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I am currently doing my statistics thesis on modelling football data which requires quite a great knowledge of Bayesian Theory especially MCMC methods. However I have some minor problems regarding the Metropolis algorithm:

  • Any distribution can be attributed to the proposal density function?

  • Also, the initial values given to the parameters (i.e. the first step of the Metropolis algorithm) are random or there must be some thinking behind the choice of values?

Thank you

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  • If you're just using a metropolis algorithm, you need a symmetric proposal distribution, where "symmetric" in this context means $p(a|b) = p(b|a)$ (i.e. the probability of moving from $a$ to $b$ is the same as the probability of moving from $b$ to $a$). If you want to use an asymmetric proposal, you need to use a metropolis-hastings algorithm, which is basically the exact same thing except that the acceptance ratio is multiplied by a factor that corrects for the asymmetry of the proposal distribution.

  • Theoretically, yes, you can use really any value for the starting position of your search. Practically, you want to start in the high probability region of your distribution. Basically, the distance from your initial value to the high probability region is going to determine your burn-in time, so if you know what a "likely" value is, this can reduce your burn-in by essentially starting you in the stationary distribution.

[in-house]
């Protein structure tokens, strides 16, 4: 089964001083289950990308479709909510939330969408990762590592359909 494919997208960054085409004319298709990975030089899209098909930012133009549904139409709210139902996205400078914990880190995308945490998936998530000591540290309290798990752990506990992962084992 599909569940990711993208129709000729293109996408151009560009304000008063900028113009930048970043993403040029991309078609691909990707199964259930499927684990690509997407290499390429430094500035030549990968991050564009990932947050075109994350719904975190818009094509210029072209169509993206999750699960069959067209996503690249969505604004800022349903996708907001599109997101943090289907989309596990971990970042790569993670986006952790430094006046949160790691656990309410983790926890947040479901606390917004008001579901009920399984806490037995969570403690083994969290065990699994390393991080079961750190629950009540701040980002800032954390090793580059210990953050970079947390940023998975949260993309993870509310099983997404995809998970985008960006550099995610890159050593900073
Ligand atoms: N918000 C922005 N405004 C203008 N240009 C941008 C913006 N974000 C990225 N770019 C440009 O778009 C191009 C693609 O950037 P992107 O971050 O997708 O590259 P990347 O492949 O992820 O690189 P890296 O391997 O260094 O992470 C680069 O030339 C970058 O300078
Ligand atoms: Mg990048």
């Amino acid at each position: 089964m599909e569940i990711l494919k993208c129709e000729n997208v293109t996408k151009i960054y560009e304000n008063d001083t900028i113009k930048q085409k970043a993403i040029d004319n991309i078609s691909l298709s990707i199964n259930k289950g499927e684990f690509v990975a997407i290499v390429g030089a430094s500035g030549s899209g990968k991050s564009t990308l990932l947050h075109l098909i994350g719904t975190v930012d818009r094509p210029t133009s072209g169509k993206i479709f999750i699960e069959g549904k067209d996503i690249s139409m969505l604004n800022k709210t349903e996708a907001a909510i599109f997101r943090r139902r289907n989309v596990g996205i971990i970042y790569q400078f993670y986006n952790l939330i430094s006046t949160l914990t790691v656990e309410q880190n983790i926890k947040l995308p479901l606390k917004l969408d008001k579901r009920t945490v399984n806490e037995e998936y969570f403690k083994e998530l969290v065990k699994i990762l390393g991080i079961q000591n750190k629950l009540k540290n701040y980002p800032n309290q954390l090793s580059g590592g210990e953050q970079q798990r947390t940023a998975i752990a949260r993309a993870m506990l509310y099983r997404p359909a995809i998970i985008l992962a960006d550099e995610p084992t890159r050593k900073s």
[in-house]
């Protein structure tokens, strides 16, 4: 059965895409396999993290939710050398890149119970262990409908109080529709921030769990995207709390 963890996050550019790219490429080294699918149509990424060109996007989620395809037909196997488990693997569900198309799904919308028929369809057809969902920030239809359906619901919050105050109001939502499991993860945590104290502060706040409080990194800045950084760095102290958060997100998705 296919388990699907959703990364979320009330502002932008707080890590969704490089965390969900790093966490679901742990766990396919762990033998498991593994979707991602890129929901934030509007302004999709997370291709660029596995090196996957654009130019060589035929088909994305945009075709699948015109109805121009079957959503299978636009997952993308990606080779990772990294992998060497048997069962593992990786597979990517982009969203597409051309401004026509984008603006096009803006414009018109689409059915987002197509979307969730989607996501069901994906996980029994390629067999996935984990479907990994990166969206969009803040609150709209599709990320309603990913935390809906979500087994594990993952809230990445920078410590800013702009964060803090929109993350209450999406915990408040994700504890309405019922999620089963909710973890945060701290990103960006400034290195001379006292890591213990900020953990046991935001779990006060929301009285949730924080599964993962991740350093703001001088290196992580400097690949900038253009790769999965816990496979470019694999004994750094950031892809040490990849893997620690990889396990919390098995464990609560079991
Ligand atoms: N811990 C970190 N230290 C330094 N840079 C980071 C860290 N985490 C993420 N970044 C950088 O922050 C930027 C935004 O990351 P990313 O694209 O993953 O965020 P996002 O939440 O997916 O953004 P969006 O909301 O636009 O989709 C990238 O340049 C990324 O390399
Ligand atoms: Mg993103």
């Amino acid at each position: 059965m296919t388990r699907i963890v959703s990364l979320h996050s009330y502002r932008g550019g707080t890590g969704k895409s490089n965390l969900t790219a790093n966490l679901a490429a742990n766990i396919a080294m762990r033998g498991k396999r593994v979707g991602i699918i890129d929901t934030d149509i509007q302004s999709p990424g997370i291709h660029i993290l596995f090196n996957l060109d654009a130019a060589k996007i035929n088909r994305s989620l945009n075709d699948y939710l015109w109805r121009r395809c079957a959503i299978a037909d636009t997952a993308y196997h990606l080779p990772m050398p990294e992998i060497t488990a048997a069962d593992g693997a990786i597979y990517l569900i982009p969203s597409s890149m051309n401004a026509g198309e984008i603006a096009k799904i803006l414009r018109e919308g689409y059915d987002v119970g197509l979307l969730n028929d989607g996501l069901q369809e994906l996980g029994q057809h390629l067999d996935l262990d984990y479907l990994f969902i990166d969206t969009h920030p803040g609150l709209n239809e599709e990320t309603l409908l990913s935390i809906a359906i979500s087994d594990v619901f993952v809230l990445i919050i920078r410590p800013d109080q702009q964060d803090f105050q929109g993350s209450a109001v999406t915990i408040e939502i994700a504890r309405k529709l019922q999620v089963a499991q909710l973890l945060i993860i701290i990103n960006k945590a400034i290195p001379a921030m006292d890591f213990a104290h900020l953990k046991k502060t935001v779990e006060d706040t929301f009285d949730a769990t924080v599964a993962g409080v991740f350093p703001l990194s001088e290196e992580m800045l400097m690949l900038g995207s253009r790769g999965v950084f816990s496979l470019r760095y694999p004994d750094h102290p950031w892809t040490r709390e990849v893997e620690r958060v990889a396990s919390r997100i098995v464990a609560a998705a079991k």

• The other tuning parameters are, well, going to need to be tuned to your problem. It's more art than science. Aim for an acceptance rate of around 20%-30%, and then start playing with your proposal variance from there. The wider your proposal variance, the lower your acceptance rate will be. If you shrink your proposal variance too much, you'll have a high acceptance rate. This might sound good, but it corresponds to a lower "effective sample size," which is the approximate number of samples you would have if you were able to use monte carlo sampling instead of MCMC. So you're algorithm will accept more values, but you'll need to draw more samples.

    If you don't like the idea of playing with the tuning parameters, you can use an "adaptive" algorithm that checks on the acceptance rate over a (reasonably large) window of the most recent samples and modifies the proposal variance appropriately. This way your algorithm--hopefully--converges on a good proposal distribution, allowing you to more quickly converge on a good sample.

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  • $\begingroup$ I have encountered one last problem with regarding to the Metropolis-Hastings algorithm. I know that ergodicity is needed in the algorithm to imply convergence to a unique stationary distribution. But how is ergodicity proved in the M-H algorithm? Thank you for your help @David Marx $\endgroup$ – user41181 Mar 4 '14 at 14:55

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